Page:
Editor’s note: This issue we focus on our last visits to various ball parks. Hence the following...
Shea Stadium isn’t the best baseball stadium in New York City. It’s not even second best, trailing the more aesthetically pleasing parks in the Bronx and Coney Island. But Shea is my favorite.
Shea’s shortcomings are numerous and obvious. The stadium is located in Flushing. It’s removed from any sense of neighborhood. For those taking the subway there’s nothing to do in the area before or after games.
Hopefully the last game I saw at Shea will fade from memory but I’m still going to miss the place, even more than I’m going to miss Yankee Stadium.
Despite a rather pronounced disliking for the Bronx Bombers I never turned down a trip to Yankee Stadium. The narrow hallways. The low ceilings. Monument park. I’m far too much of a baseball sentimentalist to resist. The last time I went to Yankee Stadium my wife and I lucked into box seats. We also saw Guliani while waiting for the elevator and passed King George along the way. But despite that legendary aura and those brushes with fame I always preferred Shea.
The last game I saw at Shea was a forgettable late-August blowout against the Astros. My brother and I made a day trip out of it. On our way to Flushing we had lunch at Virgil’s Barbeque. We stopped for a beer at Jimmy’s. After the game we hit a midnight movie in Times Square. There wasn’t a moment all day when we forgot that we were in New York City. That’s why I always loved a day at Shea. No matter how good or bad the game I was watching—even that 1993 game lost when a ground ball squirted past an out-of-position Joe Orsalak—I was always getting a thoroughly warts-and-all NYC experience.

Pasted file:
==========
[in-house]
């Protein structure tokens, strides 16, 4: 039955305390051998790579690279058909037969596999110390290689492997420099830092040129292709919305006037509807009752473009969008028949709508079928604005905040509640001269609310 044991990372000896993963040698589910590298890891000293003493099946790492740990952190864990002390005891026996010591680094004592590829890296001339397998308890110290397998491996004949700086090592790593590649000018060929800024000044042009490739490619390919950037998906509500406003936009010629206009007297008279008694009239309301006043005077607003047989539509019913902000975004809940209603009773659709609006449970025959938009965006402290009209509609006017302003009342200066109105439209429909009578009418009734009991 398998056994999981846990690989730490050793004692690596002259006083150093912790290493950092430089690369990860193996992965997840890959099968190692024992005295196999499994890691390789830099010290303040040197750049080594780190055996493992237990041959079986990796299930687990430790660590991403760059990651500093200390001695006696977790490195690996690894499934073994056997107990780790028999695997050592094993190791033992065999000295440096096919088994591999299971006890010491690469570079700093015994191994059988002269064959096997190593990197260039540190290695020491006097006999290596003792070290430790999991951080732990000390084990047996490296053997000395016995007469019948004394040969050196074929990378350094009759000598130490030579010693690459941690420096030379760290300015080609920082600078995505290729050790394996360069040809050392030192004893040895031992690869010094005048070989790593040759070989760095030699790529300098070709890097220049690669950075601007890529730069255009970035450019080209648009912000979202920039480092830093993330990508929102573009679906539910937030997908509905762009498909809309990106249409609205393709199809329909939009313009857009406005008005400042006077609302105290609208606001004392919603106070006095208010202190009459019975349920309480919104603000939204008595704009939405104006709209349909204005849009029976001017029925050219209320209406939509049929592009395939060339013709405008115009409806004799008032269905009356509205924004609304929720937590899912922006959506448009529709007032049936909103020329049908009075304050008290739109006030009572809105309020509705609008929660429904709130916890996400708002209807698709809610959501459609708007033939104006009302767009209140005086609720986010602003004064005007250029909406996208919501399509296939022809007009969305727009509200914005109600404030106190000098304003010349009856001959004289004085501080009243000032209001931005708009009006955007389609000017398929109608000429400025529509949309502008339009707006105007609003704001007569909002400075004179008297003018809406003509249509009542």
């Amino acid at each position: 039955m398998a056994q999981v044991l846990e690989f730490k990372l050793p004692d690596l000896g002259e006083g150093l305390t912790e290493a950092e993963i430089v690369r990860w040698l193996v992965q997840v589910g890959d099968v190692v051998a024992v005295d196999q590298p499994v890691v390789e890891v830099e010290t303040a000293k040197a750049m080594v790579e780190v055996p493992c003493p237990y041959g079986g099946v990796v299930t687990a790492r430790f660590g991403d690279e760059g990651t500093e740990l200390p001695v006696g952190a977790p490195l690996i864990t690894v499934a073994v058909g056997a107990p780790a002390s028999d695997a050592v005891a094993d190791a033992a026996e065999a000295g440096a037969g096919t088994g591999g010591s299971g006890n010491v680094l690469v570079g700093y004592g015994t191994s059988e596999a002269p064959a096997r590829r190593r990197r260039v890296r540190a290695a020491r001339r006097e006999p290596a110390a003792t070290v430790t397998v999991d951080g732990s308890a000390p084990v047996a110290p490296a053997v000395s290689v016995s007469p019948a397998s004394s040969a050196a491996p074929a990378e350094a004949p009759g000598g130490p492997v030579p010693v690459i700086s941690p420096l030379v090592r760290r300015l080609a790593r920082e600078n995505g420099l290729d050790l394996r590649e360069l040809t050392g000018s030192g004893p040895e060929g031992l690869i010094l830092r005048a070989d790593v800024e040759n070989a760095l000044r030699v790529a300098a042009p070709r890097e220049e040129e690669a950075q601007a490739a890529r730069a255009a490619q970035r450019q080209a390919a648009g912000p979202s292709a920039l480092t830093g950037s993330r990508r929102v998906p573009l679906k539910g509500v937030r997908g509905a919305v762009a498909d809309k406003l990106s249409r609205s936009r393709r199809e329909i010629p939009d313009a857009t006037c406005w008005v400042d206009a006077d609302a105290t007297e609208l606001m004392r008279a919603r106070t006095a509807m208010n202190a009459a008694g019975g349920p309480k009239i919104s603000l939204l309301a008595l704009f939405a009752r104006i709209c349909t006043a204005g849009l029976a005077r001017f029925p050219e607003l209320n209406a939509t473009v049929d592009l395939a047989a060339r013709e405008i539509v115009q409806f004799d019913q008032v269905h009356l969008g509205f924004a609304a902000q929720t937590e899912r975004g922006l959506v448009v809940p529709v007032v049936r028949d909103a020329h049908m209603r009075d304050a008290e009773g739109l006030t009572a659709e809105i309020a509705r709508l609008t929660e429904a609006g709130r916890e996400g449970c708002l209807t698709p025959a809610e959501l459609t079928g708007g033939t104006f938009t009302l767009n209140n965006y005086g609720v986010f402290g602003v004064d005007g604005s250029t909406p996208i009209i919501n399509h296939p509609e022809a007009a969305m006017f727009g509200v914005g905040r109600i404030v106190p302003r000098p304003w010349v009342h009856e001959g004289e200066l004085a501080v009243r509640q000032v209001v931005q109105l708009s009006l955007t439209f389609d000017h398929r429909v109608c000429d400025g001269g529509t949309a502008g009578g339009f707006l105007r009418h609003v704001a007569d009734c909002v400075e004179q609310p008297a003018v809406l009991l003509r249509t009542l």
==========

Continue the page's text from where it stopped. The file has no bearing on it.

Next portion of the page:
When you looked past the outfield fence and you got an eyeful of the Queens skyline—expressways, parking garages, car repair shops. And when you closed your eyes and the sounds of the game were periodically drown out by air traffic from nearby LaGuardia Airport. All of those things will be there to greet the completed Citi Field, which is going to look great, no doubt. But when I look at Citi Field I get a sense that its designers, consciously or otherwise, don’t care if I’m aware of New York when I’m there. It’s newer and shinier and it’s the model that will get better mileage, but it’ll always lack Shea’s scratch and dent charm.